In my view, this medium works according to certain models of intermediality through certain filmic associations as discussed above which I call as “cinema effect” through the medial combination of cinema and theatre. These cinema effects have in turn shaped this “cine-theatre” to its current form where it is heavily influenced by films.
The Bhramyaman Theatre is a unique form. Through its use of the cinema it has turned into one of the most popular forms of entertainment in Assam. With its use of the cinematic objects and the effects of cinema it has transformed its form. It cannot be simply called theatre since it’s so closely associated with the filmic medium. It is a hybridised art form which can be called as the ‘cine-theatre’.
The filmic image has become a huge part of people’s imagination. The general populace has become so accustomed to the film image since it is omnipresent. It is on our phone screens, on our televisions, on hoardings and banners outside, restaurants, public transport, saloons, etc. It is present everywhere due to which people want to see that popular image since they are familiar with. The influence of the popular film medium is so influential in India that it can be seen manifested in other mediums as well. The bhramyaman theatre or the mobile theatre of Assam is one such medium. There is a constant reference to the filmic medium in this theatrical form. It has become more closely associated with the cinema with the advancement of technology and modernity. One of the reasons for its popularity can be seen as the absence of a proper popular film industry in Assam. In the absence of a popular film industry as such this theatre industry of Assam caters to the popular entertain appetite of the masses. This theatre form tries to create a simulation of the entire ‘cinematic experience’. Here by ‘cinematic experience I mean the experience of watching a film in a theatre. It’s not only the film for a general viewer when he/she goes to watch a film, it’s the entire experience that the movie hall creates of sitting in the dark with hundreds of strangers experiencing something together. The bhramyaman theatre tries to create a similar kind of experience. The plays are stylistically designed like a film. The experience of going and watching one of these plays is in no short of a cinematic experience. There is the film star, the popular song and dance sequences, action sequences, stunts, an interval, the popcorn vendor, division of seats, the advertisement and promos, the stylised opening credits; in short, a simulation of the film experience.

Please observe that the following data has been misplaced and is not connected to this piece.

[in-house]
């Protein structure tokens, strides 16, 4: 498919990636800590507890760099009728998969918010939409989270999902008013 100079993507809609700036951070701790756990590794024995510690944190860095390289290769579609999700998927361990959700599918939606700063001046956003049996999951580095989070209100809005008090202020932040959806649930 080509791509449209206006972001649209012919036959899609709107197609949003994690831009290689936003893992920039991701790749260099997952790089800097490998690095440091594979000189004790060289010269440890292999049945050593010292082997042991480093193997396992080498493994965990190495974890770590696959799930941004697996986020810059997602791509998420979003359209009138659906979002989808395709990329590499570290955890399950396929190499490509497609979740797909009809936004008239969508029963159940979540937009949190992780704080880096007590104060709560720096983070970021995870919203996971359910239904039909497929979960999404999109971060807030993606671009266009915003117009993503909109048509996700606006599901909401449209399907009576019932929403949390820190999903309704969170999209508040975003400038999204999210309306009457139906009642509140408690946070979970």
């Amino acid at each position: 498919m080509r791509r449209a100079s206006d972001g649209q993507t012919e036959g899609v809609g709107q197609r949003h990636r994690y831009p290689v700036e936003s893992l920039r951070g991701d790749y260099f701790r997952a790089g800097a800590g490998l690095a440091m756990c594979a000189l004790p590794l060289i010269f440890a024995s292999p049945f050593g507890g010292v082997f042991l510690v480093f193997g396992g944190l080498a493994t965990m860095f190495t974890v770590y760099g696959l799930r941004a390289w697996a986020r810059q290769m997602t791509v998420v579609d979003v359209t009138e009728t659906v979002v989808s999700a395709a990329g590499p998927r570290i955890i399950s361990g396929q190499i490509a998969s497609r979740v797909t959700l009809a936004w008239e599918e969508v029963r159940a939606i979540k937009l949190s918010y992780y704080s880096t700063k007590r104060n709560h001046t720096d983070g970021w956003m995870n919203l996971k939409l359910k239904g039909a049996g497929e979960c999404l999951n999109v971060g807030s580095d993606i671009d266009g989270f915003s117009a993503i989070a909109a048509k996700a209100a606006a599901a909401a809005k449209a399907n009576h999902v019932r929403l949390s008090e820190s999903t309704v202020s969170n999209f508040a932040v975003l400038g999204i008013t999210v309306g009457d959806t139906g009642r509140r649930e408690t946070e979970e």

Intermediality is inevitable specially in the present context. Various different kinds of medium are bound to work together. The present is a world of inter-connectedness, everything is interconnected, from the Netflix series to the popular cinema, to the theatre, the painting, the photograph, the novel. There is always going to be some kind of reference or associations between these various medium and in the modern context it is bound to give rise to certain hybridised form of art or media. In the digital world there is bound to more avenues of having these medial combinations and transmedial structures which might lead to formation of newer hybridised media forms.
The effects of cinema might have led to the propagation of certain mass culture practices that might lie outside the cinematic medium giving rise to certain hybridised medium (the Assamese cine-theatre for example) due to the very intermedial nature of the mediums themselves. The fact of media combinations and intermedial references are bound to happen which might lead to such medial transpositions i.e. the creation of a hybridised medium like the bhramyaman theatre. The questions and concepts of intermediality should be looked at more closely with the ever-changing present day digital and highly mediatised world.
The following are some of the images from the performances:
- Agarwala, T. (2016, February 5). And the show goes on. The Hindu Business Line.
- Bhattacharya, A. (2018, December 26). Gurudakshina. Kohinoor Theatre, Tezpur, Assam, India.
- Rabha, P. (2018, December 24). (T. Bhuyan, Interviewer)
- Rajewsky, I. (2005). Intermediality, Intertextuality, and Remediation: A Literary Perspective on Intermediality. Retrieved April 23, 2019, from https://www.researchgate.net/publication/273011987_Intermediality_Intertextuality_and_Remediation_A_Literary_Perspective_on_Intermediality
 One of the oldest and most popular bhramyaman theatre companies of Assam
 A popular theatre actor and a playwright from Assam
About the Author
Trishanku Bhuyan a budding cinephile and an aspiring filmmaker having more than 2 years of experience in film research and has also worked as a research associate for a private film archive. His main research interest lies on the execution of bhramyaman theatres in Assam. A postgraduate in film studies from Ambedhkar University, Delhi, Trishanku has done some extensive research on bhramyaman theatres of Assam.